GD&T Tolerances in Parts Manufacturing

July 13, 2017 Barbara Osborne

Geometric Tolerancing

Making Sure Parts Fit and Work Together

GD&T tolerances are an aspect of Geometric Dimensioning and Tolerancing (GD&T), a system of communicating how a part is to be produced. Typically, a series of 14 standard symbols are used to help guide the people who are making a part.

Along with the GD&T symbols, GD&T tolerances are included in an engineering drawing to provides insight into positioning, cylindricity, and other characteristics that are vital to the part’s manufacturing and, ultimately, its functionality.

GD&T tolerances must balance functionality and cost.

When the drawing for a part is conceived, it is engineered to perfection — the ideal of how the part should be. However, in an imperfect world, it is not realistic to think that every part will be 100% perfect every time. Therefore, allowable tolerances are incorporated into the engineering process — allowing for acceptable imperfections while ensuring that the parts will be fully functional.

GD&T tolerances communicate the allowable tolerances that are associated with the part. The tighter a tolerance is, the more difficult it will be to achieve, the greater the number of rejections, and the higher the cost. Therefore, it is important to specify an allowable tolerance that is tight enough to make the part functional but loose enough that producing the part will still be cost-effective.

A GD&T chart can guide you.

A quick search online for “GD&T” will lead you to a range of resources including examples of GD&T charts. These charts generally show the different symbols that are used, explain what they mean, and describe how to use them.

The GD&T symbols help to describe various characteristics of form, orientation, profile, runout, and location. A drawing will typically show a series of boxes with:

  • The appropriate symbol for the location of a part feature (such as its position)
  • The shape of the feature (such as a circle for a hole)
  • The total allowed tolerance
  • Feature modifiers (such as maximum material condition)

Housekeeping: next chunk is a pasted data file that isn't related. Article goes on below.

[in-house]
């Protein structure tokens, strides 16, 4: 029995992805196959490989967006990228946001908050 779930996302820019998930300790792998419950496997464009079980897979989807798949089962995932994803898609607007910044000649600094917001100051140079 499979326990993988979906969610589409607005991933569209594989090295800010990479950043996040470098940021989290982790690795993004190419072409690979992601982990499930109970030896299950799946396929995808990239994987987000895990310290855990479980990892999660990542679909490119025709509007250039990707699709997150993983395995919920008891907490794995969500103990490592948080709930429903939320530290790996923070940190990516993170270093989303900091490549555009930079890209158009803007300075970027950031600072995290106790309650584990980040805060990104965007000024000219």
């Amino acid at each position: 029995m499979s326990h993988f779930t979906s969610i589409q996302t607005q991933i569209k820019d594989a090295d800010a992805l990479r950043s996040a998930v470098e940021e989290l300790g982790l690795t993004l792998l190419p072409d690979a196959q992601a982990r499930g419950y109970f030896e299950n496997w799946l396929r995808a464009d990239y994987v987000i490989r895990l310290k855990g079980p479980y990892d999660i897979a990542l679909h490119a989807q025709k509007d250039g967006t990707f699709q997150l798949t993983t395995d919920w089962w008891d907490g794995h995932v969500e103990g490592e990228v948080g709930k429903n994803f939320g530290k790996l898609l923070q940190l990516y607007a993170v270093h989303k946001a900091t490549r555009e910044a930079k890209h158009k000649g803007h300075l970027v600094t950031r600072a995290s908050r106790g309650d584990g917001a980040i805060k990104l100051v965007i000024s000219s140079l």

• Any required additional datum

One of the symbols used most commonly with GD&T tolerances is true positioning, which is represented by a circle with a cross through it. A typical example is bolt holes in a piece of steel, where each hole must be positioned so that the bolts align and fit properly. As you might imagine, positioning most often deals with mated parts that need to work together — as in the above example, where holes need to be placed correctly in order that bolts will match up with a corresponding steel part.

Where are GD&T tolerances used?

At Metal Cutting Corporation, we cut thousands of rods, tubes, and wires every day. While tolerances are of course involved, we are not typically producing parts that require specified positioning. However, some GD&T tolerances are necessary for complex parts that we produce on our swiss-type automatic lathe, as well as certain parts produced on our CNC lathes and mills.

In addition, we often deal with an end radius that ultimately needs to fit somewhere else. For instance, we might produce a small pin that our customer will mate with a corresponding part. In these cases, we need to ensure that the pin is the correct diameter AND also that the end radius is not too sharp and there are no burrs that will prevent the pin from mating with the corresponding part. If the GD&T tolerances of either part are off by too much, the parts won’t marry.

How do GD&T tolerances add up?

When working with GD&T tolerances, it is important to remember that all tolerances need to be taken into consideration. For example, if you have a positional tolerance of ± 0.0010 for two parts that must fit together, the cumulative tolerancing means that each part can only be ± 0.0005. This is known as tolerance stacking.

Generally, we rely on our customers and their designers and engineers to determine the correct GD&T tolerances for their parts. However, sometimes we come across specs that just don’t add up. At these times, we need to know the right questions to ask to keep the project on track.

For example, a customer might specify a part that will undergo multiple processes, but have a total tolerance that is smaller than the cumulative tolerances when you add up each step (process) of production. Here, we need to find out what feature is most important to the part’s functionality, so that it can have the tightest tolerance and the others features’ GD&T tolerances can be loosened to achieve the specified total tolerance.

Take the example of a medical device that needs to fit and lock in place with another part. Is the stepped area most critical to the part fitting together and locking, to achieve the desired functionality? Or is the length of the device more important?

Bring it all together.

It is also important to consider how a part is being made and the tools that will be used. For instance, a customer may ask us to grind a part to achieve a particular feature but be unaware that a grinding wheel is not perfectly square and will create a corner radius. Here, we would need to ask the customer if a corner radius matters to functionality — and if so, how big a radius would be acceptable and how tight the tolerance needs to be.

It is easy to see that GD&T tolerances can be critical to how parts fit and work together, which is ultimately a key to achieving the desired functionality as well as cost-effectiveness.

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